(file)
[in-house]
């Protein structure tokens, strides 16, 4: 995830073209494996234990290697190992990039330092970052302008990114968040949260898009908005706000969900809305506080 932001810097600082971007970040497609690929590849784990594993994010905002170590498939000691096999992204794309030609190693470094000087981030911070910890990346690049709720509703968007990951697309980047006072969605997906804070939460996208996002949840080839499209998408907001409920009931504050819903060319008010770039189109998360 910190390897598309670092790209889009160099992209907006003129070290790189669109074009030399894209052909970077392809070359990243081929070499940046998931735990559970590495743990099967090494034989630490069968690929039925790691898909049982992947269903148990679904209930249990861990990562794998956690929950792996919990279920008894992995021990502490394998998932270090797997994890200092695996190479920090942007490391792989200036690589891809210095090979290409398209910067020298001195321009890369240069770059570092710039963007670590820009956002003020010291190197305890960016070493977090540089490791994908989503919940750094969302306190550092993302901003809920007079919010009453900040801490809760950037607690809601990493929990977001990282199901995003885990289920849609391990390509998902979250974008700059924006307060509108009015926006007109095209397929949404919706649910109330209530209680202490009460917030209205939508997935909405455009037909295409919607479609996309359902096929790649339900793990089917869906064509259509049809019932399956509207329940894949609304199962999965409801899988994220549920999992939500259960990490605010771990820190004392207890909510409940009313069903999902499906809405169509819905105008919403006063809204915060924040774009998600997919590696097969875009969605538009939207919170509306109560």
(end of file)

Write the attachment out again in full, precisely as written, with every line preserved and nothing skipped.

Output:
[in-house]
């Protein structure tokens, strides 16, 4: 995830073209494996234990290697190992990039330092970052302008990114968040949260898009908005706000969900809305506080 932001810097600082971007970040497609690929590849784990594993994010905002170590498939000691096999992204794309030609190693470094000087981030911070910890990346690049709720509703968007990951697309980047006072969605997906804070939460996208996002949840080839499209998408907001409920009931504050819903060319008010770039189109998360 910190390897598309670092790209889009160099992209907006003129070290790189669109074009030399894209052909970077392809070359990243081929070499940046998931735990559970590495743990099967090494034989630490069968690929039925790691898909049982992947269903148990679904209930249990861990990562794998956690929950792996919990279920008894992995021990502490394998998932270090797997994890200092695996190479920090942007490391792989200036690589891809210095090979290409398209910067020298001195321009890369240069770059570092710039963007670590820009956002003020010291190197305890960016070493977090540089490791994908989503919940750094969302306190550092993302901003809920007079919010009453900040801490809760950037607690809601990493929990977001990282199901995003885990289920849609391990390509998902979250974008700059924006307060509108009015926006007109095209397929949404919706649910109330209530209680202490009460917030209205939508997935909405455009037909295409919607479609996309359902096929790649339900793990089917869906064509259509049809019932399956509207329940894949609304199962999965409801899988994220549920999992939500259960990490605010771990820190004392207890909510409940009313069903999902499906809405169509819905105008919403006063809204915060924040774009998600997919590696097969875009969605538009939207919170509306109560």